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Last edited by Shanny; 04-26-2015 at 21:13.
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Old 04-26-2015, 21:13   #6
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This issue with "eat what you like and cover it with insulin" is fine in theory but in practice is impossible to apply accurately. Staying with the previous poster's recommendation (that I endorse wholeheartedly), this is an extract from the book that discusses what Bernstein calls his "law of small numbers".

Please consider it.

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Old 04-26-2015, 23:41   #7
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You have been mislead.

By whom were you told that he can eat whatever he wants, and "cover it" with insulin?

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Old 04-27-2015, 01:56   #8
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Low carb diet?? Why? We have been told he can eat everything he like, we just have to give him right amount of insulin to what he has eaten.
Yes, this is the standard advice, but it's DISASTEROUS. The claim is that will help your child lead a more "normal" life. But how normal is it for him to constantly ride the high and low blood sugar waves while you are afraid to sleep at night lest he slip into a diabetic coma?

The more carbs your child eats, the more insulin he needs. It's impossible to precisely predict how much insulin because many things can affect how his body responds to the carbs he eats (degree of activity, whether he is sleeping well, sick or tired, the glycemic load of the food eaten, etc. So each insulin dose is at best an educated guess. If it comes out to be too little, hyperglycemia means that glucose in the blood causes organ damage at the microscopic level (and eventually it adds up to diabetes complications--see Warning over young diabetics' health - BBC News). OR the dose will be too high and dangerous hypoglycemia is the result. Nor is insulin benign. It's absolutely necessary for a Type I, but the less you have to administer, the better for long term health.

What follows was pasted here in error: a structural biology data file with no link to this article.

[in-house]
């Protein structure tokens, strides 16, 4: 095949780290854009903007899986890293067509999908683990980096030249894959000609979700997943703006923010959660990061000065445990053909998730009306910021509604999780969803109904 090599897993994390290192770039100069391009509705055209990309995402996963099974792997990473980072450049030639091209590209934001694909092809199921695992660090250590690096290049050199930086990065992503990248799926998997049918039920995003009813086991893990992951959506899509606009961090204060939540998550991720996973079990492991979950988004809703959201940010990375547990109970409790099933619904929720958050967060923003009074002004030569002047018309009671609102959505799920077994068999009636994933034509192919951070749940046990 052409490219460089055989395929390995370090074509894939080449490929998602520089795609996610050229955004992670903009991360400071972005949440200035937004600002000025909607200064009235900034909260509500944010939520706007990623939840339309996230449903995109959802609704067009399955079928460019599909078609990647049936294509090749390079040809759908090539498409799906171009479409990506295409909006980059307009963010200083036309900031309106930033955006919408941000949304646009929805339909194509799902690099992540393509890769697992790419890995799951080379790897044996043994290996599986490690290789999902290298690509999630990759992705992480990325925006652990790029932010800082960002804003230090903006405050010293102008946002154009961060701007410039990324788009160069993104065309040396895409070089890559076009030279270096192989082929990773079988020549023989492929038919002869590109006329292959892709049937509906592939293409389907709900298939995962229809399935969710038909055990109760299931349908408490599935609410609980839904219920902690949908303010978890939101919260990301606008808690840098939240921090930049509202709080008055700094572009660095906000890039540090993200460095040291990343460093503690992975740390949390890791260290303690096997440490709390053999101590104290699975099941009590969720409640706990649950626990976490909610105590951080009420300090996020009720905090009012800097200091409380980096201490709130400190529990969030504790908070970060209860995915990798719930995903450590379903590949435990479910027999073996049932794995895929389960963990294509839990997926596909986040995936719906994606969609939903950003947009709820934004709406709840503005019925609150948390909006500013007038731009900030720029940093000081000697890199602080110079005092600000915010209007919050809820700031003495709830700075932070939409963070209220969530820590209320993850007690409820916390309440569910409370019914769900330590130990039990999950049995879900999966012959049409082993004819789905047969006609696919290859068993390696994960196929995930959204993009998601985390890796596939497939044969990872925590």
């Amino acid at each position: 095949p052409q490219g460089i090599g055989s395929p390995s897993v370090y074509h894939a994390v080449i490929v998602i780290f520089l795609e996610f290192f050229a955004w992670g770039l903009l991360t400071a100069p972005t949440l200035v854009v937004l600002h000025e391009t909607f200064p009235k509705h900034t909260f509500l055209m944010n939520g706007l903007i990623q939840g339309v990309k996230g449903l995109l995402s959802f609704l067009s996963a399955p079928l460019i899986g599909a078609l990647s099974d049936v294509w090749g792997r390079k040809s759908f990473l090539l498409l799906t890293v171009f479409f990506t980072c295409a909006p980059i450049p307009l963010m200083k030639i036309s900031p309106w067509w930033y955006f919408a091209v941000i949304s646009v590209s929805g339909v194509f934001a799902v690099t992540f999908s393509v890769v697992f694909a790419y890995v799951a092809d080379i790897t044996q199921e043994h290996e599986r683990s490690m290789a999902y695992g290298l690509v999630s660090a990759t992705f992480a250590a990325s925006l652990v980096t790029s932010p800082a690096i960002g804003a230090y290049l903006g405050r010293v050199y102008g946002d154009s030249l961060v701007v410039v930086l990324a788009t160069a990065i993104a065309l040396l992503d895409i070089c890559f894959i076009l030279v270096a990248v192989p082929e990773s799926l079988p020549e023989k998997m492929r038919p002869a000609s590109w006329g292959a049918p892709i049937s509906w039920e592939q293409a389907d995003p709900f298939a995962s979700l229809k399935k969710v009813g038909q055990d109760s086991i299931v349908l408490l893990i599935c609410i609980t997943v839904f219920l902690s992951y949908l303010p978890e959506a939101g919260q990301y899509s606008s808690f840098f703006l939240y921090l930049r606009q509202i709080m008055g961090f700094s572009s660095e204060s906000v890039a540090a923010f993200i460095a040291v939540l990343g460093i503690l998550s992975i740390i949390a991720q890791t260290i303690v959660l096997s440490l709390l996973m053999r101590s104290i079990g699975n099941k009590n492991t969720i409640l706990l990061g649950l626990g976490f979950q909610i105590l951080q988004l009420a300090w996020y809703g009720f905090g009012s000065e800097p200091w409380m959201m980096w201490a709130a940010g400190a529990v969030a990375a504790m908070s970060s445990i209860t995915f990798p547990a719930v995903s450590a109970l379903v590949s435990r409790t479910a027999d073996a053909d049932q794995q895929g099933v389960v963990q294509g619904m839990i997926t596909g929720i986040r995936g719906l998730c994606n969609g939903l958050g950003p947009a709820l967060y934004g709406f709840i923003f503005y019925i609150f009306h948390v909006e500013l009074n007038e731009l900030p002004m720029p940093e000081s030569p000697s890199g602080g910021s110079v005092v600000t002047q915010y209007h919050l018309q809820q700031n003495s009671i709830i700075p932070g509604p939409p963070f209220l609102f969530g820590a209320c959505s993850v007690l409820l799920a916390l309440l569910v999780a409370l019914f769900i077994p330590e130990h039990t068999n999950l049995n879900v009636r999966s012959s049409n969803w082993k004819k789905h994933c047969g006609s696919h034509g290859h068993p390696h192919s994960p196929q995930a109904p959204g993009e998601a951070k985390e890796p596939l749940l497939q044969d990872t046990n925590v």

Why not instead reduce the carbohydrates significantly in order to make it easier to predict the correct insulin dosage and keep the blood glucose in a normal range ALL the time instead of riding the high and low rollercoaster? This will GREATLY reduce diabetic complications. Imagine being able to go to sleep at night with near certainty that your child had the RIGHT dose of insulin instead of too much, so his chances of having a hypo during the night are minimized. On a low carb diet, that can be the norm, instead of the exception.

Your child will lead a much healthier and normal life if his blood sugar is under control than he will constantly experiencing highs and lows of standard "eat up and shoot up" regimens.

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Old 04-27-2015, 03:07   #9
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I am recently DX'd type 1. I started with ONLY 20c per meal and dosed insulin. I was ALL over the place, highs and low lows. It wasn't until I gave up the carbs in exchange for fats that I could regulate my BS. I eat 5c per meal, all leafy green veggies for carbs. That's it. Then of course my protein and fats. I understand he is a child but maybe he doesn't need to know what carbs taste like. It is near impossible to have injected insulin respond like a normal persons insulin. The trick (impossible) is trying to get your insulin there at the exact same time as your food. It just doesn't work, sorry. I was taking 8-12 units per meal and now just one. My 1st thought every morning when I woke up was 'Thank God I'm alive'. I don't fear the dangerous hypos now on such small doses. I don't mean to scare you but insulin is a scary med though much needed..

Wishing you the best

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Old 04-27-2015, 04:15   #10
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I think Kristin makes a very strong point when she says a child this young doesn't need to develop a taste for carbs. Just as well he grows up thinking that low-carb is all there is, and that other stuff is all poison - because indeed it IS poison, to him!

I understand that if carbs are removed from his meals, then you parents will prob'ly have to keep yours out of sight or restrict them as well, but as I said before, the goal here is to have your child live to be old and have a long healthy complication-free life. Right?